(Then earlier this year, my father-in-law put down their dog because now they are old and have health problems, this interferes with them being able to take care of the healthy dog, and he didn't want anyone else to have the dog, not even his daughter who owns two of the same breed and has a huge house and yard. Asshole.)

I have had to make this decision a number of times with the ferrets I've owned over the years, and the first one was a call from the operating room while I was at work, telling me that there were tumors everywhere in the abdominal cavity. I told the vet to just put her to sleep. I wanted to see her one more time but couldn't see the sense in having her stitched back up and allowed to come out of anesthesia, probably confused and in some pain, just so I could see her before she was put back under.

One of the vets I've seen called well-considered and well-timed euthanasia to often be "the last loving act of an owner towards a pet."
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  #9  
Old 11-26-2009, 11:30 PM
John DiFool John DiFool is offline
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My sister still has the cat she got when she got married-20 years ago.

Every time I go over there, I try to give the poor thing some attention. She still eats and shits, can still get around, but they have her exiled to the garage and frankly I don't know if anyone else (other than me) ever gives her any TLC. Her fur is all matted-my sister gives excuses when I ask her why she doesn't brush her or anything. Fate worse than death in some ways.
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  #10  
Old 11-26-2009, 11:32 PM
Johnny L.A. Johnny L.A. is offline
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Originally Posted by John DiFool View Post
they have her exiled to the garage and frankly I don't know if anyone else (other than me) ever gives her any TLC.
That's horrible.
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  #11  
Old 11-27-2009, 08:10 AM
Qadgop the Mercotan Qadgop the Mercotan is offline
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Originally Posted by Ferret Herder View Post
One of the vets I've seen called well-considered and well-timed euthanasia to often be "the last loving act of an owner towards a pet."
I'd consider it to be "the last loving duty......."

An owner who puts their own wants above their pet's end-of-life needs is failing in their responsibility to their pet.

The same holds true for people who hold an activated Medical Power of Attorney for another individual who is at the end of their life.
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  #12  
Old 11-27-2009, 09:34 AM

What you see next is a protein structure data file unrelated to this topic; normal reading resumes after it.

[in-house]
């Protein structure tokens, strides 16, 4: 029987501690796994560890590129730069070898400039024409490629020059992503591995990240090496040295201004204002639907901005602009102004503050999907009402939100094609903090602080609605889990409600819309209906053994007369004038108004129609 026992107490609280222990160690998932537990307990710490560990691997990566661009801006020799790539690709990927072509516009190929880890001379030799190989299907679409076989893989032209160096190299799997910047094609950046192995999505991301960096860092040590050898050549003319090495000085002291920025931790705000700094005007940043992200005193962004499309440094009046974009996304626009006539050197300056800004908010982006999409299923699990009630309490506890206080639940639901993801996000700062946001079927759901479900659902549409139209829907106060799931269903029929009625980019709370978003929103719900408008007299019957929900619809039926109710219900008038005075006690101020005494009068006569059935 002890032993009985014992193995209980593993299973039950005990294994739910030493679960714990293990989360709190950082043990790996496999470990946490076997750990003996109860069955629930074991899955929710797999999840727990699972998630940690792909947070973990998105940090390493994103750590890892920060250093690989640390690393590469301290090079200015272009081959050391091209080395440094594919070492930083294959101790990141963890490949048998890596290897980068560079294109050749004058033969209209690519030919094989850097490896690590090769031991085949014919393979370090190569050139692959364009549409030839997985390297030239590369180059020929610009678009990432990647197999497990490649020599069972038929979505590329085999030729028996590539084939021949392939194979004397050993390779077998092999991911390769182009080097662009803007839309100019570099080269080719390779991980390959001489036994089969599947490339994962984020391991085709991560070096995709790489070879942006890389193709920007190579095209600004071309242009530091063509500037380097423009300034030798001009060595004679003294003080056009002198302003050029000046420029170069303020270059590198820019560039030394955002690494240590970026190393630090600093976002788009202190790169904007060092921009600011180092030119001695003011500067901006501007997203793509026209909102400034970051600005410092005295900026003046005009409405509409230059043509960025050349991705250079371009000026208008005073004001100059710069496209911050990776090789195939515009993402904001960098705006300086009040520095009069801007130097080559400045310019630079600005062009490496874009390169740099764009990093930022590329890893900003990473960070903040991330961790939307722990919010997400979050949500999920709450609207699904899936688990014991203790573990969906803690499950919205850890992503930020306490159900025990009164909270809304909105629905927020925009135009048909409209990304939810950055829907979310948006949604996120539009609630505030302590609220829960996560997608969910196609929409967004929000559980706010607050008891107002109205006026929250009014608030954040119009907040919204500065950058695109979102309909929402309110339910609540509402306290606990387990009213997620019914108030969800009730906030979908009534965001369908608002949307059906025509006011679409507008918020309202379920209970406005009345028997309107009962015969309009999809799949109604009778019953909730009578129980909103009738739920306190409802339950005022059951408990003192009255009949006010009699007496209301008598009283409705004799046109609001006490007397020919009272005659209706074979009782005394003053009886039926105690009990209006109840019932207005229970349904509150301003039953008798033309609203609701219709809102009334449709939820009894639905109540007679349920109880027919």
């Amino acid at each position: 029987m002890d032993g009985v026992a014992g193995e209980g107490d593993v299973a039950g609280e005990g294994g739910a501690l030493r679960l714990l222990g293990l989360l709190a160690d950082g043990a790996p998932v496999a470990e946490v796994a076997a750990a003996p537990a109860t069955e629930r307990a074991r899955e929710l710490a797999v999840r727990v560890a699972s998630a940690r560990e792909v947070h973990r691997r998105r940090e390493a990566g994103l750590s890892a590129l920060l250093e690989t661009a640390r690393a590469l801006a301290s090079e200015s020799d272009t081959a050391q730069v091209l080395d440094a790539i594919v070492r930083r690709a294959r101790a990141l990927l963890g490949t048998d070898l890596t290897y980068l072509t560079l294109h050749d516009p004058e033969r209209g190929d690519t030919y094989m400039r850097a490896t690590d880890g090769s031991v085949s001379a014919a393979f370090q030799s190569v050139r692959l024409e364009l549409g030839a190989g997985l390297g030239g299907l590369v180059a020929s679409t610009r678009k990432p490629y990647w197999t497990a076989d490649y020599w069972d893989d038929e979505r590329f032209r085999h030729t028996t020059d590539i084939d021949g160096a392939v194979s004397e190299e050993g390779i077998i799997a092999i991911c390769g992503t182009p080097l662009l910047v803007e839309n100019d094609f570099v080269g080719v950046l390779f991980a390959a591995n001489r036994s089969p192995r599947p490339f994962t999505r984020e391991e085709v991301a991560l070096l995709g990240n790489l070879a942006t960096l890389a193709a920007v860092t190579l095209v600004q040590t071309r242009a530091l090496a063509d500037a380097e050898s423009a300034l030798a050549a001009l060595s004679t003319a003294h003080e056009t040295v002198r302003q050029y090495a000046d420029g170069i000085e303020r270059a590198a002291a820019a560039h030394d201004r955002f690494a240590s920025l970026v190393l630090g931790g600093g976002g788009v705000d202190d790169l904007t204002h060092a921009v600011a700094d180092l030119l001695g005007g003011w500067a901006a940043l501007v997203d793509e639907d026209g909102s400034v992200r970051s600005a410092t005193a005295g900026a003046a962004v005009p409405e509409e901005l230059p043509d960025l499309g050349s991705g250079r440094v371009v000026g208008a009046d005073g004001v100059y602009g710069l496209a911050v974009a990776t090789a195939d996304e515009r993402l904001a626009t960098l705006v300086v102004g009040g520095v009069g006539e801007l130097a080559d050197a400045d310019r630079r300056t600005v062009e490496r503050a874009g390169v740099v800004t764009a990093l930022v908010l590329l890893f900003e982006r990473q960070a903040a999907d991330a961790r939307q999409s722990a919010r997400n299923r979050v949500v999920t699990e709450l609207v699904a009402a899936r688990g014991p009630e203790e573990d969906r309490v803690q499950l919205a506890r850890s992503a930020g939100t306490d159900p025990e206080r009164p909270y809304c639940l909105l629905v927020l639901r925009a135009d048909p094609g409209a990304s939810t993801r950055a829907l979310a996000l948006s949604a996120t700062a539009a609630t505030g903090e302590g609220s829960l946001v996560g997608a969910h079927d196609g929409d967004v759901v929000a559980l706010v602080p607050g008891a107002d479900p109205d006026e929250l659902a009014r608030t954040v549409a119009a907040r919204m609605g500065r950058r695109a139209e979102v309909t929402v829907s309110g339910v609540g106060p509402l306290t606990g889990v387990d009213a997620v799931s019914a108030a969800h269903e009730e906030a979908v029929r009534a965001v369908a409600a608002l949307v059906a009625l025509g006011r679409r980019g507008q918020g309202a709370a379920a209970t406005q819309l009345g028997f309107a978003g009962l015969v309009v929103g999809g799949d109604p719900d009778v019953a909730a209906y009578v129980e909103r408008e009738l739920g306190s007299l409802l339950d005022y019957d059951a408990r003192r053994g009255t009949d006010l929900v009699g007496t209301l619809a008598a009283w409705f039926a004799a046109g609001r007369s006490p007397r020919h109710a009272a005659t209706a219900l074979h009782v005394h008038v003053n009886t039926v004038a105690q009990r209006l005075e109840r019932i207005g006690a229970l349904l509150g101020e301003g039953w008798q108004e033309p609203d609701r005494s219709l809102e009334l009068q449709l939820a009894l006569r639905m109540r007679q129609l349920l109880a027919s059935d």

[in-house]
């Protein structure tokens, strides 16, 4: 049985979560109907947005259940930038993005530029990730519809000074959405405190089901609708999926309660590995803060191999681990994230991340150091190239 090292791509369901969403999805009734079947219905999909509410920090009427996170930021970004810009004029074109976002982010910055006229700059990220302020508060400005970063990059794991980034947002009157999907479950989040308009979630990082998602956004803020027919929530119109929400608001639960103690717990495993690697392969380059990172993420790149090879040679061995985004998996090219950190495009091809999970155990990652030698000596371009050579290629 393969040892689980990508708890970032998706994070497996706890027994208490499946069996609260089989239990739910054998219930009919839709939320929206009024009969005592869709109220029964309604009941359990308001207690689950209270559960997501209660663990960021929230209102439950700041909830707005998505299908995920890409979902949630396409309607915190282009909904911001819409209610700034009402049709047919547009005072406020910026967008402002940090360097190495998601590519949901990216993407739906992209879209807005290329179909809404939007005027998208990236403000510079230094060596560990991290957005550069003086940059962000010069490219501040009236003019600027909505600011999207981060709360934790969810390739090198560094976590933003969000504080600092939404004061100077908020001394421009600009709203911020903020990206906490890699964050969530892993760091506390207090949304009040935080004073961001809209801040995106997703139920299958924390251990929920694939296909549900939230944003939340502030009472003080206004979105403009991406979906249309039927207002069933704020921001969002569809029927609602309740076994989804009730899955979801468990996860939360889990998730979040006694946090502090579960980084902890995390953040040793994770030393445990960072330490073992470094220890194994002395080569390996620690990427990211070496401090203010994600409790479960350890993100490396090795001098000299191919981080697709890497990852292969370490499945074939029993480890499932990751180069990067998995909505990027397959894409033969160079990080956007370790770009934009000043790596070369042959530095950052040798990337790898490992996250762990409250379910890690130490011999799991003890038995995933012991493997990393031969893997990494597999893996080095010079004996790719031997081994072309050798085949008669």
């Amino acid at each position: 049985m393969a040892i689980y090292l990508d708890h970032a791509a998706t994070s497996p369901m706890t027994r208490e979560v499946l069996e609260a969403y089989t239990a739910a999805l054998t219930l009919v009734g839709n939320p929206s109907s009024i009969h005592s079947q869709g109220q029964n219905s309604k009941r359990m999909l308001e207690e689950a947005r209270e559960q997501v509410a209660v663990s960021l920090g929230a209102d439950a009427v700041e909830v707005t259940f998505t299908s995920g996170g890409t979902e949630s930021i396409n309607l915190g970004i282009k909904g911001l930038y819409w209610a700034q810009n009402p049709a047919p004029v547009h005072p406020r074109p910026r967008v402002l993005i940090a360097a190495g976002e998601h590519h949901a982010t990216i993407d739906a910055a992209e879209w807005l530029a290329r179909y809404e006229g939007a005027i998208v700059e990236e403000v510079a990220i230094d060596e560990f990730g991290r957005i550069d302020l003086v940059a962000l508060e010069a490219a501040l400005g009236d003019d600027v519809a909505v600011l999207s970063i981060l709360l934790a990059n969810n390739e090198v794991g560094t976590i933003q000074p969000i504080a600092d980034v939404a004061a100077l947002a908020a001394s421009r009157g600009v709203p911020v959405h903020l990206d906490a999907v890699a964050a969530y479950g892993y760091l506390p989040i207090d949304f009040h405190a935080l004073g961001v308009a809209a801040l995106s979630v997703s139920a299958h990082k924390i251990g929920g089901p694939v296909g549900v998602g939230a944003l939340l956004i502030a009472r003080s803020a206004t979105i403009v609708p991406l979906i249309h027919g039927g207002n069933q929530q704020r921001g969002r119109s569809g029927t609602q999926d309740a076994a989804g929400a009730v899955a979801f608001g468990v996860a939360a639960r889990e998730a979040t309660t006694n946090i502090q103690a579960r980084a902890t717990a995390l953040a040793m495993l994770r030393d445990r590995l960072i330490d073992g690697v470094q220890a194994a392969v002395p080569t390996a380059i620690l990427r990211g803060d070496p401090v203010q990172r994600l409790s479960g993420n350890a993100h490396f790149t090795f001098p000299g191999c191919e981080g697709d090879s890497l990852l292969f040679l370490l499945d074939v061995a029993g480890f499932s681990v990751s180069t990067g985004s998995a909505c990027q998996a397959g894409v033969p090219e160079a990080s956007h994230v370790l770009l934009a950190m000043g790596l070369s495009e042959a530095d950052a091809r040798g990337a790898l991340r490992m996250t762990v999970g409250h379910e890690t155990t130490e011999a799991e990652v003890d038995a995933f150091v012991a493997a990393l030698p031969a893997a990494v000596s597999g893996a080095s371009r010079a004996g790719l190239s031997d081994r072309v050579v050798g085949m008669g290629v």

zweisamkeit zweisamkeit is offline
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I was raised with the attitude that if you are taking on the responsibility of a pet, you are agreeing to take care of the animal. This includes not just feeding and annual shots, but emergency things that could crop up. For these, the question was, "after this is taken care of, will s/he have good quality of life again?" If so, we did it. I don't know how many thousands of dollars we spent on Mira (we had her from when I was 6 till a couple of months before I turned 22), the cocker spaniel that had torn ligaments, a neighbor attempt to poison her , and more. But each time, she'd be fine afterwards.

Our cut-off is whether the dog will still be in pain. We had her put down after she got an irreversible complete loss of balance. Her eyes were moving all out of sync, she couldn't even move her head without looking like she felt as if she was in a clothes dryer. It hurt HORRIBLY to have her put down, but keeping her alive at that point would've been absolutely selfish. Not in the best interests of her health, but because we didn't want to let her go. That's more cruel than having an animal be put to sleep.
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  #13  
Old 11-27-2009, 09:57 AM
Sailboat Sailboat is offline
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Originally Posted by Add99 View Post
When you make the choice to love anyone or anything it is always, always, always going to stab you right in the heart. You have to accept that going in and love anyway. When the time comes you make the choice that is best for the loved one, never yourself. You take the hit and do your best to let them off as easily as you possibly can. Anything else is selfish.
Brilliant and eloquent.
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  #14  
Old 11-27-2009, 10:07 AM
kingpengvin kingpengvin is offline
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I'm torn with my situation.

I have a 15 year old cat that for the longest time due to his habit of eating everything he could got quite fat. He suddenly lost a great deal of weight. Then one day he started acting peculiar (wandering in circles drooling vomiting) I took him to the vet and it seems he had a growth in his stomach.